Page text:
From time to time I am asked what I think about evaluating software systems using metrics. The issue with most metrics is their close association to implementation artifacts. One of the wide-spread benchmarks is LOC. Measuring a software systems by lines of code does not make much sense in many cases. What does it mean that a subsystem contains a specific number lines of code? What about lines generated by model-driven software development tools, middleware generators, GUI builders, or IDEs? That does not mean, however, that LOCs are completely worthless. At least, they can give you hints where quality problems might lurk. For example, if a method contains several hundreds lines of code, then you definitely got a problem with inappropriate modularization. Another example is Cyclomatic Complexity (CC) introduced by McCabe. The CC of your system's runtime graph can be calculated by CC = E - N + P (see wikipedia link to CC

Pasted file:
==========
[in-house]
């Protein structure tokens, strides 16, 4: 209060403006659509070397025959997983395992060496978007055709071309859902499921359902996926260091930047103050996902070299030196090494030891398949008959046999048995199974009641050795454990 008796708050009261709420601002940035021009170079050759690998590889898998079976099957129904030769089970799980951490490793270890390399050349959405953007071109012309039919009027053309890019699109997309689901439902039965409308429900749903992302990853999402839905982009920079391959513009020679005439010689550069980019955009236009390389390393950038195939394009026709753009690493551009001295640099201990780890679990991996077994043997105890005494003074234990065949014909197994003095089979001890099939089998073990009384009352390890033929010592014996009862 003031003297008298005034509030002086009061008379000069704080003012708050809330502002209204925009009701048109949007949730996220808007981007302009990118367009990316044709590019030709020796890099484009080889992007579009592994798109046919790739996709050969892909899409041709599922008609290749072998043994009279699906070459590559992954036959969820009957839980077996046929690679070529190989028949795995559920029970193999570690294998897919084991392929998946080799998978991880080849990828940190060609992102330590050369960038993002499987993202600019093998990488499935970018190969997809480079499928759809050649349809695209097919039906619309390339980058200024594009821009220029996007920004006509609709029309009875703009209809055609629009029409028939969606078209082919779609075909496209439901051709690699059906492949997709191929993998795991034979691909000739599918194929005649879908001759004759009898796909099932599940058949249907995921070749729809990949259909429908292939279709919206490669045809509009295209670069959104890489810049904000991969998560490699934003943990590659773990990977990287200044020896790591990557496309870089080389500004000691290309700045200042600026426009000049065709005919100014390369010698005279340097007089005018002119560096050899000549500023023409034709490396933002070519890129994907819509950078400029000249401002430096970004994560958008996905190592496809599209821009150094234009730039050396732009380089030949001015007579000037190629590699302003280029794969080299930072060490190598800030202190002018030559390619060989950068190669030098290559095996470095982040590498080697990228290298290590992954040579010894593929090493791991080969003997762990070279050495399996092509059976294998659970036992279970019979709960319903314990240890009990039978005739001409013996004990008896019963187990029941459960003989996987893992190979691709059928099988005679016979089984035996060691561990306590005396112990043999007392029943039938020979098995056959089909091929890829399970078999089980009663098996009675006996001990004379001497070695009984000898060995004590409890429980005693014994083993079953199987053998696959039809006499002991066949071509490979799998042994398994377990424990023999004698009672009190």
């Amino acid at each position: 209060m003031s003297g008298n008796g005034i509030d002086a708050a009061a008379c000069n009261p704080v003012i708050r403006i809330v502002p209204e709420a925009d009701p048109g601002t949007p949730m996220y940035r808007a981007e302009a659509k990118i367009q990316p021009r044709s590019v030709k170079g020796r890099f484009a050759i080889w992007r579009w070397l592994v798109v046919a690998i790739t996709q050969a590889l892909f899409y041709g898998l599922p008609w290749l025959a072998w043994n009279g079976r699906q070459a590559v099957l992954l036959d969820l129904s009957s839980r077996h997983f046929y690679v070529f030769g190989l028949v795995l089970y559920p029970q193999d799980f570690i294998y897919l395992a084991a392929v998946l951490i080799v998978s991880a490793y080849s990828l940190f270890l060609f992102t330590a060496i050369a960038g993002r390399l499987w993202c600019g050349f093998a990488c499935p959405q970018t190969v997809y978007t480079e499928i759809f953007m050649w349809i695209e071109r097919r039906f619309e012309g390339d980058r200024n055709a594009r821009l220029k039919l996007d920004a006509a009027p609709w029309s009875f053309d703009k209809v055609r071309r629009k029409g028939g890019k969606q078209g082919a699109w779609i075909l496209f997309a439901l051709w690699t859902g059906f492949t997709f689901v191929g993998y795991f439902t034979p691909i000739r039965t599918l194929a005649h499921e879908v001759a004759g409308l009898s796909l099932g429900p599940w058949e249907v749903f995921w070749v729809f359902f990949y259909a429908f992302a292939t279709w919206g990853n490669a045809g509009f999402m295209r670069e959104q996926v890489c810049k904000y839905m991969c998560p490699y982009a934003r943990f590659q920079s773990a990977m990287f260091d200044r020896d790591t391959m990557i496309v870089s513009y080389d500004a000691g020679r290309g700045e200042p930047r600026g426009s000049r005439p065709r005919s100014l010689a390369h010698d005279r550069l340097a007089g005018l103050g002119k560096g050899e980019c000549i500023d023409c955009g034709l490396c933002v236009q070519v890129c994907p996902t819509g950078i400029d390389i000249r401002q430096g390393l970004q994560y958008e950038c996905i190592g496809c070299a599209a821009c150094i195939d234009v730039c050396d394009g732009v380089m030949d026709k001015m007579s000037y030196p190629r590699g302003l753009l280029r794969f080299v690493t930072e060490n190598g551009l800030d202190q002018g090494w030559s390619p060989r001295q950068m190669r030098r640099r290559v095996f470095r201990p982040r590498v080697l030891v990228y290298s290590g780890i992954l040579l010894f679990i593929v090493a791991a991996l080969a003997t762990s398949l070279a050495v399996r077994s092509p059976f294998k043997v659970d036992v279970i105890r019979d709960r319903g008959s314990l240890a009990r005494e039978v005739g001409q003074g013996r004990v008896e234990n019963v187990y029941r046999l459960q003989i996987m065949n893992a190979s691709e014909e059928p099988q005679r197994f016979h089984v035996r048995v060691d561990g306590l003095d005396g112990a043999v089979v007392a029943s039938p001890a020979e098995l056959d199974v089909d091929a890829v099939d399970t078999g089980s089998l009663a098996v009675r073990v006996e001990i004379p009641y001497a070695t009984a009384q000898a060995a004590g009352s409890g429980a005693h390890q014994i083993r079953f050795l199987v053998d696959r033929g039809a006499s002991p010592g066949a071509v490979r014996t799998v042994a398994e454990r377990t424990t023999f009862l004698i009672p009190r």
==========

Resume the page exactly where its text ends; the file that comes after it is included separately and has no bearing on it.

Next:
). Here, E denotes the number of edges in the graph, N is the number of nodes, and P the number of connected components. According to McCabe a value of CC greater than 50 means your (part of the) system has too much complexity and reveals high risk. When applied to the Observer pattern with 50 observers, the CC will be larger than 50! Unfortunately, we all know that the Observer pattern is everything but complex and risky even when used with high numbers of observers. The problem here is that CC simply recounts all connections even if they are all of the same type. What does all that mean? My point here is that metrics are of limited value for a software architect. For each metrics used, a software architect should be aware of the strengths and limitations. Architecture quality and their lack can be evaluated better using other means. I will write about these qualities in a further posting. Of course, in the meantime I am very interested in what you think about metrics?